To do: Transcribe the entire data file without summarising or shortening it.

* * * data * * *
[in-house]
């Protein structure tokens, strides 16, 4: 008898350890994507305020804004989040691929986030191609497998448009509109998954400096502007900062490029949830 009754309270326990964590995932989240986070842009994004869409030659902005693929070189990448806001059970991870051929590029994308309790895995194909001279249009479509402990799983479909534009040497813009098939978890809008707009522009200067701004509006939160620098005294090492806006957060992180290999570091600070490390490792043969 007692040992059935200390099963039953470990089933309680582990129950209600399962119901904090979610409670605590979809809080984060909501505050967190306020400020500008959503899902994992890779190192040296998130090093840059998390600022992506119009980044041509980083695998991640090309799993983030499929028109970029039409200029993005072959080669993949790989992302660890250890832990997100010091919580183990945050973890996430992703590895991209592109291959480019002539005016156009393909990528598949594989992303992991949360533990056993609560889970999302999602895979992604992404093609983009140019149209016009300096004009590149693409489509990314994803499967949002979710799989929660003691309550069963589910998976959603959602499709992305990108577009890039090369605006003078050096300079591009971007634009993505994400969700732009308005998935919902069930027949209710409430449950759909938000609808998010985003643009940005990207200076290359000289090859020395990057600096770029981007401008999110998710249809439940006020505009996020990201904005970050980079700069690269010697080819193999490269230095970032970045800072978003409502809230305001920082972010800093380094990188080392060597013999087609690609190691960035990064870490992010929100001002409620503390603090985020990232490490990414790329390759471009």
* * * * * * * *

[in-house]
């Protein structure tokens, strides 16, 4: 008898350890994507305020804004989040691929986030191609497998448009509109998954400096502007900062490029949830 009754309270326990964590995932989240986070842009994004869409030659902005693929070189990448806001059970991870051929590029994308309790895995194909001279249009479509402990799983479909534009040497813009098939978890809008707009522009200067701004509006939160620098005294090492806006957060992180290999570091600070490390490792043969 007692040992059935200390099963039953470990089933309680582990129950209600399962119901904090979610409670605590979809809080984060909501505050967190306020400020500008959503899902994992890779190192040296998130090093840059998390600022992506119009980044041509980083695998991640090309799993983030499929028109970029039409200029993005072959080669993949790989992302660890250890832990997100010091919580183990945050973890996430992703590895991209592109291959480019002539005016156009393909990528598949594989992303992991949360533990056993609560889970999302999602895979992604992404093609983009140019149209016009300096004009590149693409489509990314994803499967949002979710799989929660003691309550069963589910998976959603959602499709992305990108577009890039090369605006003078050096300079591009971007634009993505994400969700732009308005998935919902069930027949209710409430449950759909938000609808998010985003643009940005990207200076290359000289090859020395990057600096770029981007401008999110998710249809439940006020505009996020990201904005970050980079700069690269010697080819193999490269230095970032970045800072978003409502809230305001920082972010800093380094990188080392060597013999087609690609190691960035990064870490992010929100001002409620503390603090985020990232490490990414790329390759471009």